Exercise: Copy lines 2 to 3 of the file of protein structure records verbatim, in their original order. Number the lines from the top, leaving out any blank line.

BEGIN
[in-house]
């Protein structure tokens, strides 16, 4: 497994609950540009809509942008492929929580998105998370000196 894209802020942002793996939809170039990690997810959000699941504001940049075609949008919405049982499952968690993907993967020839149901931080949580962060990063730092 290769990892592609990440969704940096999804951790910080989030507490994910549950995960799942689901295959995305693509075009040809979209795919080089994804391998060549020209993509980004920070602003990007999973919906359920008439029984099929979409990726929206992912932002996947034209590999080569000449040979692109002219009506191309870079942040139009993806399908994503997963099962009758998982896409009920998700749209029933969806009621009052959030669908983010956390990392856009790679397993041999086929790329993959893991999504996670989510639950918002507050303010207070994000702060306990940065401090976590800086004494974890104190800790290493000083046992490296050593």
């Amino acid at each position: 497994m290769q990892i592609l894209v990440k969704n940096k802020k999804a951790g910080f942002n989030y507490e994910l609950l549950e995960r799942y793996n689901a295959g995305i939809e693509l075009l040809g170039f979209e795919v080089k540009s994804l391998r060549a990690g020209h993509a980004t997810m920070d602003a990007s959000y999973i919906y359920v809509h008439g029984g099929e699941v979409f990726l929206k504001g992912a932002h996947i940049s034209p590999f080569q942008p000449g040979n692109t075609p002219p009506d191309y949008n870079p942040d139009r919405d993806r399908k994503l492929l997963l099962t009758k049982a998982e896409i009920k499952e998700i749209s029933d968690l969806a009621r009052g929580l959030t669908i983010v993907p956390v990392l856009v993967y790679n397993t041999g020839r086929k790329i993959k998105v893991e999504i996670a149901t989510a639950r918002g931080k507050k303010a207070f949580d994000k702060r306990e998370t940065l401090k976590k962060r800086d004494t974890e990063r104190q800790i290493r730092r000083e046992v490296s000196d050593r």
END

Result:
């Protein structure tokens, strides 16, 4: 497994609950540009809509942008492929929580998105998370000196 894209802020942002793996939809170039990690997810959000699941504001940049075609949008919405049982499952968690993907993967020839149901931080949580962060990063730092 290769990892592609990440969704940096999804951790910080989030507490994910549950995960799942689901295959995305693509075009040809979209795919080089994804391998060549020209993509980004920070602003990007999973919906359920008439029984099929979409990726929206992912932002996947034209590999080569000449040979692109002219009506191309870079942040139009993806399908994503997963099962009758998982896409009920998700749209029933969806009621009052959030669908983010956390990392856009790679397993041999086929790329993959893991999504996670989510639950918002507050303010207070994000702060306990940065401090976590800086004494974890104190800790290493000083046992490296050593």
């Amino acid at each position: 497994m290769q990892i592609l894209v990440k969704n940096k802020k999804a951790g910080f942002n989030y507490e994910l609950l549950e995960r799942y793996n689901a295959g995305i939809e693509l075009l040809g170039f979209e795919v080089k540009s994804l391998r060549a990690g020209h993509a980004t997810m920070d602003a990007s959000y999973i919906y359920v809509h008439g029984g099929e699941v979409f990726l929206k504001g992912a932002h996947i940049s034209p590999f080569q942008p000449g040979n692109t075609p002219p009506d191309y949008n870079p942040d139009r919405d993806r399908k994503l492929l997963l099962t009758k049982a998982e896409i009920k499952e998700i749209s029933d968690l969806a009621r009052g929580l959030t669908i983010v993907p956390v990392l856009v993967y790679n397993t041999g020839r086929k790329i993959k998105v893991e999504i996670a149901t989510a639950r918002g931080k507050k303010a207070f949580d994000k702060r306990e998370t940065l401090k976590k962060r800086d004494t974890e990063r104190q800790i290493r730092r000083e046992v490296s000196d050593r």